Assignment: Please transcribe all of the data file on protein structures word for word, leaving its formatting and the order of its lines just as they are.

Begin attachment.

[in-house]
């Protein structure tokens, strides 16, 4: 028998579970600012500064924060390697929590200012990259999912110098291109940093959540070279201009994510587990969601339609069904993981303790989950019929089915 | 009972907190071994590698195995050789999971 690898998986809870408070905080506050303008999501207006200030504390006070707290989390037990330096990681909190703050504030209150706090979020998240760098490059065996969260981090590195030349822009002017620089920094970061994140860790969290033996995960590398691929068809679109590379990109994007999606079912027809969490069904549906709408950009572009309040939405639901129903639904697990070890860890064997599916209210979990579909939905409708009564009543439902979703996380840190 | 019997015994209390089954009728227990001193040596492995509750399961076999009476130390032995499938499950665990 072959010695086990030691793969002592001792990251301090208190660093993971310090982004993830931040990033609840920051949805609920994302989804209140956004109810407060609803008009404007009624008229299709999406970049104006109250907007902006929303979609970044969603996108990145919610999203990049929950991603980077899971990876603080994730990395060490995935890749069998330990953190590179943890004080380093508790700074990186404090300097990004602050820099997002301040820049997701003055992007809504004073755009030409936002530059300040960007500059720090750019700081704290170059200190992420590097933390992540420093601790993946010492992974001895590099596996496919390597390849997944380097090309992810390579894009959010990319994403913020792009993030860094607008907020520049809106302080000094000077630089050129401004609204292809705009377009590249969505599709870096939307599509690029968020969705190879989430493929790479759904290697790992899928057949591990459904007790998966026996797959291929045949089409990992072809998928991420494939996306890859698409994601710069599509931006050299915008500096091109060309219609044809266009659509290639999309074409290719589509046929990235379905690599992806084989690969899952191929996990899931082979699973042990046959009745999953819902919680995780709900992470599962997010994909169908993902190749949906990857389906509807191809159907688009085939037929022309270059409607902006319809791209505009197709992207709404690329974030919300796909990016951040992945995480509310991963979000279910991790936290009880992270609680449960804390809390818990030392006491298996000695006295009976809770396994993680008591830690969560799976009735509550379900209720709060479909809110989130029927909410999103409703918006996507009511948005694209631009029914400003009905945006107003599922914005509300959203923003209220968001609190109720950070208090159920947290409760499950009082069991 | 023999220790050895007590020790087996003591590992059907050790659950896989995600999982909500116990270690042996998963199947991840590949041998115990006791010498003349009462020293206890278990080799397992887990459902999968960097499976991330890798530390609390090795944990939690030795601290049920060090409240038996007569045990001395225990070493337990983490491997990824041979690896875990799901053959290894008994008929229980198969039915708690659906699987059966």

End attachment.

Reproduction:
[in-house]
């Protein structure tokens, strides 16, 4: 028998579970600012500064924060390697929590200012990259999912110098291109940093959540070279201009994510587990969601339609069904993981303790989950019929089915 | 009972907190071994590698195995050789999971 690898998986809870408070905080506050303008999501207006200030504390006070707290989390037990330096990681909190703050504030209150706090979020998240760098490059065996969260981090590195030349822009002017620089920094970061994140860790969290033996995960590398691929068809679109590379990109994007999606079912027809969490069904549906709408950009572009309040939405639901129903639904697990070890860890064997599916209210979990579909939905409708009564009543439902979703996380840190 | 019997015994209390089954009728227990001193040596492995509750399961076999009476130390032995499938499950665990 072959010695086990030691793969002592001792990251301090208190660093993971310090982004993830931040990033609840920051949805609920994302989804209140956004109810407060609803008009404007009624008229299709999406970049104006109250907007902006929303979609970044969603996108990145919610999203990049929950991603980077899971990876603080994730990395060490995935890749069998330990953190590179943890004080380093508790700074990186404090300097990004602050820099997002301040820049997701003055992007809504004073755009030409936002530059300040960007500059720090750019700081704290170059200190992420590097933390992540420093601790993946010492992974001895590099596996496919390597390849997944380097090309992810390579894009959010990319994403913020792009993030860094607008907020520049809106302080000094000077630089050129401004609204292809705009377009590249969505599709870096939307599509690029968020969705190879989430493929790479759904290697790992899928057949591990459904007790998966026996797959291929045949089409990992072809998928991420494939996306890859698409994601710069599509931006050299915008500096091109060309219609044809266009659509290639999309074409290719589509046929990235379905690599992806084989690969899952191929996990899931082979699973042990046959009745999953819902919680995780709900992470599962997010994909169908993902190749949906990857389906509807191809159907688009085939037929022309270059409607902006319809791209505009197709992207709404690329974030919300796909990016951040992945995480509310991963979000279910991790936290009880992270609680449960804390809390818990030392006491298996000695006295009976809770396994993680008591830690969560799976009735509550379900209720709060479909809110989130029927909410999103409703918006996507009511948005694209631009029914400003009905945006107003599922914005509300959203923003209220968001609190109720950070208090159920947290409760499950009082069991 | 023999220790050895007590020790087996003591590992059907050790659950896989995600999982909500116990270690042996998963199947991840590949041998115990006791010498003349009462020293206890278990080799397992887990459902999968960097499976991330890798530390609390090795944990939690030795601290049920060090409240038996007569045990001395225990070493337990983490491997990824041979690896875990799901053959290894008994008929229980198969039915708690659906699987059966």